#!/usr/bin/perl -w package Tie::SortedHash; use strict; use Carp; use constant HASH => 0; use constant LOOKUP => 1; use constant ARRAY => 2; use constant SORT => 3; use constant CHANGED => 4; use constant OPT => 5; our $VERSION = '1.00'; sub TIEHASH { my $class = shift; croak "Incorrect number of parameters" if @_ % 2; my %options = @_; my $self = bless [], $class; $self->_Build(\%options); return $self; } sub FETCH { my($self, $key) = @_; $self->[HASH]{$key}; } sub STORE { my($self, $key, $value) = @_; $self->[HASH]{$key} = $value; $self->[CHANGED] = 1; } sub EXISTS { my($self, $key) = @_; exists $self->[HASH]{$key}; } sub DELETE { my($self, $key) = @_; delete $self->[HASH]{$key}; if ($self->[OPT] == 2 && exists $self->[LOOKUP]{$key}) { splice(@{$self->[ARRAY]}, $self->[LOOKUP]{$key}, 1); delete $self->[LOOKUP]{$key}; } } sub FIRSTKEY { my $self = shift; $self->_ReOrder if $self->[OPT] == 1 || ($self->[OPT] == 2 && $sel +f->[CHANGED]); $self->_Iterate; } sub NEXTKEY { my ($self, $lastkey) = @_; $self->_Iterate($lastkey); } sub CLEAR { my $self = shift; $self->[HASH] = {}; $self->[CHANGED] = 1; } sub DESTROY { } sub _Build { my ($self, $opt) = @_; my $sort = exists $opt->{SORT} ? $opt->{SORT} : sub { my $hash = shift; sort {$a cmp $b || $a <=> $b} keys %$hash; }; $self->sortroutine($sort); my $hash = exists $opt->{HASH} ? $opt->{HASH} : {}; croak "$hash is not a hash ref" if ref $hash ne 'HASH'; @{$self->[HASH]}{keys %$hash} = values %$hash; if (exists $opt->{OPTLEVEL}) { croak "$opt->{OPTLEVEL} is not valid optimization level" if $o +pt->{OPTLEVEL} !~ /^[123]$/; $self->[OPT] = $opt->{OPTLEVEL}; } else { $self->[OPT] = 1; } } sub _ReOrder { my $self = shift; $self->[LOOKUP] = (); $self->[ARRAY] = (); my $index = 0; for my $key ($self->[SORT]($self->[HASH])) { $self->[LOOKUP]{$key} = $index; $self->[ARRAY][$index] = $key; $index++; } $self->[CHANGED] = 0; } sub _Iterate { my ($self, $lastkey) = @_; if ($self->[OPT] != 3) { my $index = defined $lastkey ? $self->[LOOKUP]{$lastkey} : -1; $index++; return $self->[ARRAY][$index]; } else { my $match; for my $key ($self->[SORT]($self->[HASH])) { + return $key if $match || ! defined $lastkey; $match = 1 if $key eq $lastkey; } } return undef; } sub sortroutine { my($self, $sort) = @_; croak "$sort is not a code ref" if ref $sort ne 'CODE'; $self->[SORT] = $sort; $self->[CHANGED] = 1; } 1; __END__ =head1 NAME Tie::HashSort - Perl module to get hash keys in a sorted order =head1 SYNOPSIS use Tie::HashSort; my %hash = ( 'John' => 33, 'Jacob' => 29, 'Jingle' => 15, 'Heimer' => 48, 'Smitz' => 12, ); my $sort = sub { my $hash = shift; sort {$hash->{$b} <=> $hash->{$a}} keys %$hash; }; tie my %sorted_hash, 'Tie::SortedHash', 'HASH' => \%hash, 'SORT' = +> $sort, 'OPTLEVEL' => 2; for my $name ( keys %sorted_hash ) { print "$name is $hash{$name} ears old.\n"; } ### OUTPUT ### Heimer is 48 ears old. John is 33 ears old. Jacob is 29 ears old. Jingle is 15 ears old. Smitz is 12 ears old. =head1 DESCRIPTION This module is a designed to retrieve hash keys in a pre-defined sorte +d order. It is often frustrating to have a hash return elements in a seemingly +random order when using C<keys()>, C<values()> or C<each()>. =head2 Tie In order to C<tie()> your hash to C<Tie::SortedHash>, use the followin +g syntax: tie HASH, 'Tie::SortedHash', OPTIONS; =cut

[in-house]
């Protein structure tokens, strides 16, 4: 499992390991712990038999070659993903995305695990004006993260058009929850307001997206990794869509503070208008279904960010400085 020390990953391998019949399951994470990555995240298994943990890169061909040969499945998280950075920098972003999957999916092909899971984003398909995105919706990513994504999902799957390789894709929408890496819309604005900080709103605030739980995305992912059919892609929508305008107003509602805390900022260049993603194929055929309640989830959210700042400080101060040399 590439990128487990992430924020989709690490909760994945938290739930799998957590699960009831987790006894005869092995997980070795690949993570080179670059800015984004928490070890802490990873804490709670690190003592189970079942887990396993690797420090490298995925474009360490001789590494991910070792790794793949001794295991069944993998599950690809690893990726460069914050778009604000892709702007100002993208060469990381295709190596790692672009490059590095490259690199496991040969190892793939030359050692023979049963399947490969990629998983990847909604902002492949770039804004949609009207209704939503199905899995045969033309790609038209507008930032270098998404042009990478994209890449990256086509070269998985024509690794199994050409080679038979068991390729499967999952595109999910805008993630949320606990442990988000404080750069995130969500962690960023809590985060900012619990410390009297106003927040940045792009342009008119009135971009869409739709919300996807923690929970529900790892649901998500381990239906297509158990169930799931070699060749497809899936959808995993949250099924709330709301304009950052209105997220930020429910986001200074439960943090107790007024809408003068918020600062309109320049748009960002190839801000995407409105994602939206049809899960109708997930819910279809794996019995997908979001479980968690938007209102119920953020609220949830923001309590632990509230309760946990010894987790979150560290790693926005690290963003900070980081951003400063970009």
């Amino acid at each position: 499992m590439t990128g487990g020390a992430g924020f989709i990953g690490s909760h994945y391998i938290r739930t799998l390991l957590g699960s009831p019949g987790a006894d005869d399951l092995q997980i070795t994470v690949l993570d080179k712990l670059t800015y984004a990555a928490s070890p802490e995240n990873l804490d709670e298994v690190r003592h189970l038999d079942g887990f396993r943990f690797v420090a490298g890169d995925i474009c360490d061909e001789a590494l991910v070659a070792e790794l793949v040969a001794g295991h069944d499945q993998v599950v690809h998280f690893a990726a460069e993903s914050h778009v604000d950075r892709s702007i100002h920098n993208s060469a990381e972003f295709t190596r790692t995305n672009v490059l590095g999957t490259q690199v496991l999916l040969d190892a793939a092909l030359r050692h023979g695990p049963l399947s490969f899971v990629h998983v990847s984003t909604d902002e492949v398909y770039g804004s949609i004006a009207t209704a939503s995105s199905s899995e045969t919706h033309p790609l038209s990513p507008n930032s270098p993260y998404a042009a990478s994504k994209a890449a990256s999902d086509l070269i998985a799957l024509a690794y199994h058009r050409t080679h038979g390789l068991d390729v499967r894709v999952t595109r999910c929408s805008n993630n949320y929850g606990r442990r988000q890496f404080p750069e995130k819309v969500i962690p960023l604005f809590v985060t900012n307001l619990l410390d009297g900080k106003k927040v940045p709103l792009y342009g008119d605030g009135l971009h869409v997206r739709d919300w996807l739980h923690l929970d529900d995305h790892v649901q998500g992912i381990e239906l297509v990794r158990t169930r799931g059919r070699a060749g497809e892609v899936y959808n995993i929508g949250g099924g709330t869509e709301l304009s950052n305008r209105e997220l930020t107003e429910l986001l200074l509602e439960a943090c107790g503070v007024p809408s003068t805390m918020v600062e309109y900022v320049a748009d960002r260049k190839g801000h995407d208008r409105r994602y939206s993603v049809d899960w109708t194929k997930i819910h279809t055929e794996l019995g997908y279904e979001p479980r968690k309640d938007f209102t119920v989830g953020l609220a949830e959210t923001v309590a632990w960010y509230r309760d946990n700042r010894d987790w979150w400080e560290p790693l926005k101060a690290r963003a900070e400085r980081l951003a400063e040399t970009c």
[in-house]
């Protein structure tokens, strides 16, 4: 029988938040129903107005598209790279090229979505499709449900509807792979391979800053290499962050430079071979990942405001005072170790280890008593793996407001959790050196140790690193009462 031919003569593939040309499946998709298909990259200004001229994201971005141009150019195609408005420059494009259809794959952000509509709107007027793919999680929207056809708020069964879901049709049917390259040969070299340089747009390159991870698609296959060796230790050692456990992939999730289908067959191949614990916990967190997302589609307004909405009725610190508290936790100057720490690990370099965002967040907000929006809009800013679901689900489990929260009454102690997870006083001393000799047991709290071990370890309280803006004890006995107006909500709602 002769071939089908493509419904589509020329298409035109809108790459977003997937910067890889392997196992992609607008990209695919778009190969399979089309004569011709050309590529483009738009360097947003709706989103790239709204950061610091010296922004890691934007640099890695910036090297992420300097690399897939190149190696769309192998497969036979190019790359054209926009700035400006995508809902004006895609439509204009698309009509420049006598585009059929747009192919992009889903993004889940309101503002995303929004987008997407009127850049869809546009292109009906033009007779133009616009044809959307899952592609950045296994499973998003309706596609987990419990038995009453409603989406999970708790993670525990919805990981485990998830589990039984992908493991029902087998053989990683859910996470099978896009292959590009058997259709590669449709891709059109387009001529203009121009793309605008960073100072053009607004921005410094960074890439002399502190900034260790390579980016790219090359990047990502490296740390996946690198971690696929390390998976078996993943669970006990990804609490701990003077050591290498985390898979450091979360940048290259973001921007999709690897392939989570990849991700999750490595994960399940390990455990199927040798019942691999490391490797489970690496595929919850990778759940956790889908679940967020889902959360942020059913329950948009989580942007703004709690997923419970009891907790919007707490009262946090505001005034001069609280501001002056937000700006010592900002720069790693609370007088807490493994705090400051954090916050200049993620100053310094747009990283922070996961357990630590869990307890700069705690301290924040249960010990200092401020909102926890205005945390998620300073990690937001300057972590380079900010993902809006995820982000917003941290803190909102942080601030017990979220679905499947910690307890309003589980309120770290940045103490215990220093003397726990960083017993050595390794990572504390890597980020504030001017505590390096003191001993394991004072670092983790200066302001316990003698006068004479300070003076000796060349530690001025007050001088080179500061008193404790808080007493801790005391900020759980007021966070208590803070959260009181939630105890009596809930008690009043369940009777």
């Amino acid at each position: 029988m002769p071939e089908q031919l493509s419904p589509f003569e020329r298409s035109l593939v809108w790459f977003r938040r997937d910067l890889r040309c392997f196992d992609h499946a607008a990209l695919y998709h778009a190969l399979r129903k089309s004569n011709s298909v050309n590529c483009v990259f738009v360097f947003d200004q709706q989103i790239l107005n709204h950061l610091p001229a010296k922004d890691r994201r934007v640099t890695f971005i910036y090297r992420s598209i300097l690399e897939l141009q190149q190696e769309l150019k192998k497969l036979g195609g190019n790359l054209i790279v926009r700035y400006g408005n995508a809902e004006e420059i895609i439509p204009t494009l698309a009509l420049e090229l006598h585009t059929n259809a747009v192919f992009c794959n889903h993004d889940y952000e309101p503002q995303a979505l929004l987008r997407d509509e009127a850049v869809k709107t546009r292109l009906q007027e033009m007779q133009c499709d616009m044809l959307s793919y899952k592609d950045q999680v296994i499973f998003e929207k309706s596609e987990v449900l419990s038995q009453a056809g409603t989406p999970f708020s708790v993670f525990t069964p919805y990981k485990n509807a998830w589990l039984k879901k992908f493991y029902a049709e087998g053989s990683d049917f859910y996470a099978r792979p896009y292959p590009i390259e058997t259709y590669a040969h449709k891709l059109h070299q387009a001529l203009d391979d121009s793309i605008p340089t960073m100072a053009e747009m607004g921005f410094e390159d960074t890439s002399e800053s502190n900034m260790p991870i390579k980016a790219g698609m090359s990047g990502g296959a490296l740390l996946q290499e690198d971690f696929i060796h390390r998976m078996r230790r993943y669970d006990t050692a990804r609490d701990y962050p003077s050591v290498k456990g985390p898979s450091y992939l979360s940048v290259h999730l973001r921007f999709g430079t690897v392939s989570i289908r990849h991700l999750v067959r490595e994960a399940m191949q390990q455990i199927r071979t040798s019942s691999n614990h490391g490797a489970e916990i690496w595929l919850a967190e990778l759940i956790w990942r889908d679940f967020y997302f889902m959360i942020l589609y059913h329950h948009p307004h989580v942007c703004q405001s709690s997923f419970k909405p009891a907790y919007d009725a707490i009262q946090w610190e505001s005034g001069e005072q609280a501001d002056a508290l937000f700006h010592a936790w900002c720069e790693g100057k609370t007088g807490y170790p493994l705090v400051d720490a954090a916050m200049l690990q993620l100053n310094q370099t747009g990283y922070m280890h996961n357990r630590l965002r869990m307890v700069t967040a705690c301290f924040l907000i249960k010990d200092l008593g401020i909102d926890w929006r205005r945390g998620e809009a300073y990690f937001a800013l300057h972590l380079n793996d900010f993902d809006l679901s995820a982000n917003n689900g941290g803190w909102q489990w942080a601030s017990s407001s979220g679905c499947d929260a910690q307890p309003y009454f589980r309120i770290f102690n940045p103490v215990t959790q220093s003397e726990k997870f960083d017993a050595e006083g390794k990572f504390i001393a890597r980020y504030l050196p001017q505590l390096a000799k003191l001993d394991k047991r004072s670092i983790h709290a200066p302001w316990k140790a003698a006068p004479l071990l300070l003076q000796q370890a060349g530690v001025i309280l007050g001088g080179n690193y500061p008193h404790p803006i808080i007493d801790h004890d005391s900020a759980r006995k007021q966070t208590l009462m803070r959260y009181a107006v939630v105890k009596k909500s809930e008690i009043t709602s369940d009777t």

I believe I have added functionality and avoided all the problems in Tie::SortHash. Here is my philosophy on the 3 optimization levels:
  • Level 1: Trade lots of memory for speed. Create an array with the hash keys in sorted order each time FIRSTKEY is called. NEXTKEY is then a simple matter of getting the index of the lastkey and adding 1. This is accomplished by having a hash lookup table.
  • Level 2: Identical to level 1 only faster. The array with sorted keys and hash lookup table are only recreated when a new key is added, a value is changed, or the sort routine is changed. Deleting a key doesn't require a rebuild because the element is deleted from the array and the lookup hash. This optimization only works on 1 dimensional hashes since it is impossible to detect values being changed below the root level. Depending on the sort routine, this may affect the order.
  • Level 3: No optimization at all. It is slower, but consumes no additional memory - (n2 + n) /2.
  • So what do you think - should I work on polishing the code, finishing the POD, building the test suite, and uploading it to CPAN or not?

    Cheers - L~R